Director: Daniel Chan
Cast: Ronald Cheng, Yuen Biao, Michelle Hu, Philip Ng, Kelvin Kwan, Bella Law, Kitty Jiang
RunTime: 1 hr 36 mins
Rating: M18 (Sexual Scenes)
Released By: Shaw
Official Website: https://www.facebook.com/sifuvsvampire
Opening Day: 23 October 2014
Synopsis: Small time gangster Nicky and his friend Boo get the assignment of a life time, to threaten Charlie Jiang , a feng shui master to exhume the corpse of the great grandfather of TV station tycoon Kelvin Chow. A new burial is said to bring Kelvin great fortune and prosperity but things take a turn for the worse when his great grandfather’s corpse turns into a Vampire King and is let loose inside the TV station while a show about Zombies is being filmed. To Nicky, ghosts or vampires only ever exist in storybooks and movies. It wasn’t until Nicky meets a beautiful female ghost Tomorrow that he begins to understand the existence of the spirit world……
In its heyday back in the 1980s, the “vampire horror” was very much an icon of Hong Kong cinema, personified by the ‘Mr Vampire’ and ‘Happy Ghost’ series. It was this era that Juno Mak paid tribute to in his directorial debut ‘Rigor Mortis’, a delightfully meta-piece of fiction that ultimately got too arty for its own good. Not to worry though, you’ll have none of that pretension with ‘Sifu Vs Vampire’, a much more simplistic throwback to the “keung si” genre that sees veteran actor Yuen Biao return in a leading role.
Yes, those who were fans of ‘Mr Vampire’ will no doubt make the association with that franchise, but whereas Yuen was playing a vampire in both that movie as well as its spiritual predecessor ‘Encounters of the Third Kind’, he is here taking over the role of the titular ‘si-fu’, That’s right – Yuen plays a feng shui master named Charlie Jiang, who is enlisted by TV station tycoon Kelvin (Kelvin Kwan) to exhume the grave of his great grandfather and ends up dealing with a far scarier creature raised from the dead that has with links to his past.
Since this horror comedy is scripted by Wong Jing, there really isn’t a need to expound on the plot machineries. Indeed, the set-up serves merely to lend some form of coherence to the random gags which the infamous Wong Jing throws at his audience, and as anyone who has seen his movies can tell you, the whole is ultimately only as good as the sum of its individual parts, or to be more precise, the hit to miss ratio of his endless stream of gags. In the case of ‘Sifu Vs Vampire’, the odds begin one way and slowly but surely tip the other, and let’s just say that it doesn’t turn out for the better.
To be sure, the first half hour is quite the hoot, especially for a laugh-out-loud sequence where Master Charlie is called by two low-life gangsters Nicky (Ronald Cheng) and Boo (Philip Ng) to exorcise the wife of their triad boss (Tony Ho). The latter has been possessed by several demons at once, and quite unfortunately is holding her husband’s virility hostage between her teeth. None of the other lackeys seem to know how to save their boss, so Nicky gamely enlists Charlie’s assistance, who proves quite the expert in such otherworldly matters. A combination of witty lines and sharp delivery make this sequence a winning delight, and establishes a cheerfully irreverent attitude that is reminiscent of the spirit of the ‘Mr Vampire’ movies.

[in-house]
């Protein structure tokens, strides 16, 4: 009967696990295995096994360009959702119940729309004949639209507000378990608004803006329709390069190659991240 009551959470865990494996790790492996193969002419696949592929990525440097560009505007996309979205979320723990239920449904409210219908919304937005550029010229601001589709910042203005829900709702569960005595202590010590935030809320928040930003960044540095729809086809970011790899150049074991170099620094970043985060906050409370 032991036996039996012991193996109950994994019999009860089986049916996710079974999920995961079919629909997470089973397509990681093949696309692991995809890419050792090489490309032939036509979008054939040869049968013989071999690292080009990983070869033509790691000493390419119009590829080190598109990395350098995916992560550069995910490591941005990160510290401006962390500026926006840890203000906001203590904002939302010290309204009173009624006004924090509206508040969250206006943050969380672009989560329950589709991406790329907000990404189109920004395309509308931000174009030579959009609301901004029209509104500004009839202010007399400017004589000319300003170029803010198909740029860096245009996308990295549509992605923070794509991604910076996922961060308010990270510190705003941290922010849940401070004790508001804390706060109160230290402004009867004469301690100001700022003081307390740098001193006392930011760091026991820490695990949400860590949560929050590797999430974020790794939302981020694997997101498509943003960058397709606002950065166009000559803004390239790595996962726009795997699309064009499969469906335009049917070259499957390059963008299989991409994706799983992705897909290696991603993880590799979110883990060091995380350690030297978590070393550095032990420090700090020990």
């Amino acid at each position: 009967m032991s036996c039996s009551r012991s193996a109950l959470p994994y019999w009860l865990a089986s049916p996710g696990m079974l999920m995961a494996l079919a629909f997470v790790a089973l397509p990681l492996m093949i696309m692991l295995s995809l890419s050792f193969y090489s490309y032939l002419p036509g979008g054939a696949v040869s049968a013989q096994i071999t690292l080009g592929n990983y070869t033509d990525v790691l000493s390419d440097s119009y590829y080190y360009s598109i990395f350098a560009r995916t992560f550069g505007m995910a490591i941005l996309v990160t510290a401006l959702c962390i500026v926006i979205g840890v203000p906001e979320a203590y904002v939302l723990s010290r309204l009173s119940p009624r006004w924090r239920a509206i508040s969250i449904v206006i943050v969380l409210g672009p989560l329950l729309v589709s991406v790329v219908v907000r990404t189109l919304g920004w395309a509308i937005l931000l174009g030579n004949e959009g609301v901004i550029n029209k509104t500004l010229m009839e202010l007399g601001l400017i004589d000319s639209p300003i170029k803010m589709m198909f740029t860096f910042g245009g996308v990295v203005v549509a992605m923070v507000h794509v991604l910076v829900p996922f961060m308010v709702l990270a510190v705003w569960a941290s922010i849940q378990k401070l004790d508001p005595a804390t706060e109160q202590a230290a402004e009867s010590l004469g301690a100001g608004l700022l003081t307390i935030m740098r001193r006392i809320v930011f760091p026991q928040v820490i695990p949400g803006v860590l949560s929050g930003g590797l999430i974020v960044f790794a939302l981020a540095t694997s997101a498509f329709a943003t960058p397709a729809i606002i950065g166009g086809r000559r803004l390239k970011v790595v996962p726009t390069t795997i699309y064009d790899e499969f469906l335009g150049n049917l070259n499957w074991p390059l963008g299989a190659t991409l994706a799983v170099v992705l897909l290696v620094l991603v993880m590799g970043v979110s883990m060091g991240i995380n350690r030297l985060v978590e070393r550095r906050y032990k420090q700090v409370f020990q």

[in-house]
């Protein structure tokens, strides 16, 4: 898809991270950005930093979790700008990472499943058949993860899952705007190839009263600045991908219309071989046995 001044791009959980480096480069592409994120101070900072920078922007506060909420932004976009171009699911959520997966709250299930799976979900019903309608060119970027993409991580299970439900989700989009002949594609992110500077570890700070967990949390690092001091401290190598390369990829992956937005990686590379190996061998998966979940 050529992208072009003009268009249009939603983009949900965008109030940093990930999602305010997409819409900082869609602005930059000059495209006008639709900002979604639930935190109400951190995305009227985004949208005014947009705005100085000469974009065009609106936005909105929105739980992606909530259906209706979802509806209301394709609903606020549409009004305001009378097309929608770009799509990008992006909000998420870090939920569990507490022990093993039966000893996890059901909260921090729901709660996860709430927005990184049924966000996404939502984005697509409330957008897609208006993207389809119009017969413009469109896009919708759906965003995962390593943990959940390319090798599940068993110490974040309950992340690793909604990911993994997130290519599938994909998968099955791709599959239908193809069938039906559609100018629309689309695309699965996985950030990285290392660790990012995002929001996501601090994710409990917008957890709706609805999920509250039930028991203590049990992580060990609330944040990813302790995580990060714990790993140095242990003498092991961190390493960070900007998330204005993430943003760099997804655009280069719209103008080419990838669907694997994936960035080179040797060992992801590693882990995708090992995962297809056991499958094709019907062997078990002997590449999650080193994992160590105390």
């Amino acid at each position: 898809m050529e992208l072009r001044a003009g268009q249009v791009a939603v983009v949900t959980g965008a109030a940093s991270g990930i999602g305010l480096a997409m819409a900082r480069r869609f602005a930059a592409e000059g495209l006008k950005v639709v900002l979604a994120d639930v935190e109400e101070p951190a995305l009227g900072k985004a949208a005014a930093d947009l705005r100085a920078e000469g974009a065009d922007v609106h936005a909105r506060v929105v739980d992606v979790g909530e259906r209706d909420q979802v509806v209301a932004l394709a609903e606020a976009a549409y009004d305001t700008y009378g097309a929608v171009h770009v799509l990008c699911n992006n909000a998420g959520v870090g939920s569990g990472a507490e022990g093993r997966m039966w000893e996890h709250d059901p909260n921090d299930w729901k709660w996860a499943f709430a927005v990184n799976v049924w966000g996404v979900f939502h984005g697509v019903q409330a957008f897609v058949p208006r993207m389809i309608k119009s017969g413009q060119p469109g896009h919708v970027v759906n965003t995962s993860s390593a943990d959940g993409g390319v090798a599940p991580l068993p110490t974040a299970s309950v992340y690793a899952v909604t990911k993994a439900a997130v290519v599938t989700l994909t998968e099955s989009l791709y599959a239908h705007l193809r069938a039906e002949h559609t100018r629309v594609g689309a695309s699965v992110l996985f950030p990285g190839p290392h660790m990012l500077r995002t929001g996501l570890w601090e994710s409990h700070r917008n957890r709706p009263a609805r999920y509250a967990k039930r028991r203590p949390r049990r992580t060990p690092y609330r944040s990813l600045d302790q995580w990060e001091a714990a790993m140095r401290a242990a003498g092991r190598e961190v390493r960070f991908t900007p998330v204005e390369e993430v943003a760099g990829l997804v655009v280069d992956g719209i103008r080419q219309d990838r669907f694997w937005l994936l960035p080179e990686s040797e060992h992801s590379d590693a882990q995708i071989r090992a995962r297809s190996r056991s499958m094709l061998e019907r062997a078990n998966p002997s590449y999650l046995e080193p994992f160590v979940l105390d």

Alas, Wong Jing seems to have exhausted his comedic spark shortly after, so much so that what follows fails to raise much of a chuckle. A flashback establishes Kelvin’s great grandfather as a powerful vampire who nearly killed a teenage Master Charlie before the latter’s father gave his life to protect his son. That same vampire is let loose no thanks to a manipulative medium (the alliteration was deliberate by the way) played by yet another veteran actor, Ricky Yi. Chaos ensues at Kelvin’s TV station named AKTV (cue a now tired riff on the longstanding rivalry between ATV and TVB), where both great grandson and his employees are turned into bloodsucking monsters. But save for a re-awakening at a funeral parlour that sees Tony Ho surprise those gathered for his wake, there is hardly any humour to be found.
It isn’t the fault of the cast, who try to make the best out of the shopworn material. Ronald, in particular, exercises every facial tick to keep up the energy, but is somewhat let down by his co-star Philip Ng, who is a better fighter (remember him from the Wong Jing-scripted Once Upon A Time In Shanghai?), a lesser actor and an even lesser comedian. Yuen Biao projects an appropriately stately and serious image, but this is hardly the role or – for that matter – movie that should serve as his comeback into a leading capacity; in fact, Yuen is even more criminally under-used when you consider how he is assigned an assistant played by Mainland star Jiang Luxia who does most of the kung fu fighting in the movie.
As he did with ‘Young and Dangerous: Reloaded’, Daniel Chan proves no more than Wong Jing’s director for hire, adding little to the mix except to be where Wong can’t be while shooting his mega-blockbuster ‘From Vegas to Macau 2’ in Thailand. As well-intentioned as this movie may have come to be, ‘Sifu Vs Vampire’ banks too heavily on its audience’s nostalgia for the bygone era of “vampire horror” and too little on its own merit. The fact that it is the second Wong Jing- scripted film in two weeks to be released should also give you an indication of just how much – or little – time and thought had gone into this farce; little wonder then that it hardly breathes life into a genre which has been left for dead for more than two decades now.
(Neither a horror nor a comedy, this throwback to the era of "vampire horror-comedies" is not even good enough for nostalgia)
Review by Gabriel Chong